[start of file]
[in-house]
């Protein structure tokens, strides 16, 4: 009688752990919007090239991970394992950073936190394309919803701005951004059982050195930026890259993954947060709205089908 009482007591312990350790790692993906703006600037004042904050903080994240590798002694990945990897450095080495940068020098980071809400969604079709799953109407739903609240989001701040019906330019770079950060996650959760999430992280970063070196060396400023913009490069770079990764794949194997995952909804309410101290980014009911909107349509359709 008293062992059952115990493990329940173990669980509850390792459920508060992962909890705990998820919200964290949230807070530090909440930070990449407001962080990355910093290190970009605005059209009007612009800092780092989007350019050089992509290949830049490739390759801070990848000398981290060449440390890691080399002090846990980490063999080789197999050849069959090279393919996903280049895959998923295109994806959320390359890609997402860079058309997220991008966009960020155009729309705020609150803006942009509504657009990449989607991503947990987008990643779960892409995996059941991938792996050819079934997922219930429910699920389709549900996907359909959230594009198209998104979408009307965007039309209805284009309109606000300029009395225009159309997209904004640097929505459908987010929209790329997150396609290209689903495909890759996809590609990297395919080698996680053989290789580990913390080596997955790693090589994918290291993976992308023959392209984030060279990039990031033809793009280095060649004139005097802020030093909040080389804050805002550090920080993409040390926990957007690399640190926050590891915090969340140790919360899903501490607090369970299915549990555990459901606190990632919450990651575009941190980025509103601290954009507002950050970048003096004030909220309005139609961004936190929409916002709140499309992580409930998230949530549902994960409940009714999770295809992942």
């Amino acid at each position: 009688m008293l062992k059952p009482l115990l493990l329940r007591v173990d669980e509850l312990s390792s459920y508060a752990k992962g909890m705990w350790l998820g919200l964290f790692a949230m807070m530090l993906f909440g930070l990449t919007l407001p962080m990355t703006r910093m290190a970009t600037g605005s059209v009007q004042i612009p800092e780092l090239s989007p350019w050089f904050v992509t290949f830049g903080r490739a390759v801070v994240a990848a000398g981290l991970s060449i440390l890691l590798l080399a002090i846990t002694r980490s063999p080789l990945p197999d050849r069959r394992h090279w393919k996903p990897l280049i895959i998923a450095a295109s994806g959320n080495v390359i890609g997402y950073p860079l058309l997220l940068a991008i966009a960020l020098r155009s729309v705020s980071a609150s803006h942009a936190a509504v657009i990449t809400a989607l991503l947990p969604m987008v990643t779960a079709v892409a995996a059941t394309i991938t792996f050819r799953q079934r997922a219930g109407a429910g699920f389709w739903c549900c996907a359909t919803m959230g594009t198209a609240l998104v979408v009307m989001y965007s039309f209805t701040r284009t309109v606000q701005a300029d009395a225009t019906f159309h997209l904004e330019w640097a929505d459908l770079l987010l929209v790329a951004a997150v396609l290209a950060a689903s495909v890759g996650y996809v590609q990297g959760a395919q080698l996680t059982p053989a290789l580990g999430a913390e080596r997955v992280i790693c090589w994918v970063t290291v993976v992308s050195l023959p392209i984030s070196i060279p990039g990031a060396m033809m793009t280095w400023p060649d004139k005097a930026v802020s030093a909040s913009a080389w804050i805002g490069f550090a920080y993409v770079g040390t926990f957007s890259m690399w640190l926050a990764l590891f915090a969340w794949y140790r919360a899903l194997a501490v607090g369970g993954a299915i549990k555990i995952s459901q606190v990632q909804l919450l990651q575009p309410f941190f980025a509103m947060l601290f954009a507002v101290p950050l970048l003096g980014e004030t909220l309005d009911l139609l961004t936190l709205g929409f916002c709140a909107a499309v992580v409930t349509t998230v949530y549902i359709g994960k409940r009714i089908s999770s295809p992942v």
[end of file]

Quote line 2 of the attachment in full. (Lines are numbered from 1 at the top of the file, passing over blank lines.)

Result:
């Protein structure tokens, strides 16, 4: 009688752990919007090239991970394992950073936190394309919803701005951004059982050195930026890259993954947060709205089908 009482007591312990350790790692993906703006600037004042904050903080994240590798002694990945990897450095080495940068020098980071809400969604079709799953109407739903609240989001701040019906330019770079950060996650959760999430992280970063070196060396400023913009490069770079990764794949194997995952909804309410101290980014009911909107349509359709 008293062992059952115990493990329940173990669980509850390792459920508060992962909890705990998820919200964290949230807070530090909440930070990449407001962080990355910093290190970009605005059209009007612009800092780092989007350019050089992509290949830049490739390759801070990848000398981290060449440390890691080399002090846990980490063999080789197999050849069959090279393919996903280049895959998923295109994806959320390359890609997402860079058309997220991008966009960020155009729309705020609150803006942009509504657009990449989607991503947990987008990643779960892409995996059941991938792996050819079934997922219930429910699920389709549900996907359909959230594009198209998104979408009307965007039309209805284009309109606000300029009395225009159309997209904004640097929505459908987010929209790329997150396609290209689903495909890759996809590609990297395919080698996680053989290789580990913390080596997955790693090589994918290291993976992308023959392209984030060279990039990031033809793009280095060649004139005097802020030093909040080389804050805002550090920080993409040390926990957007690399640190926050590891915090969340140790919360899903501490607090369970299915549990555990459901606190990632919450990651575009941190980025509103601290954009507002950050970048003096004030909220309005139609961004936190929409916002709140499309992580409930998230949530549902994960409940009714999770295809992942």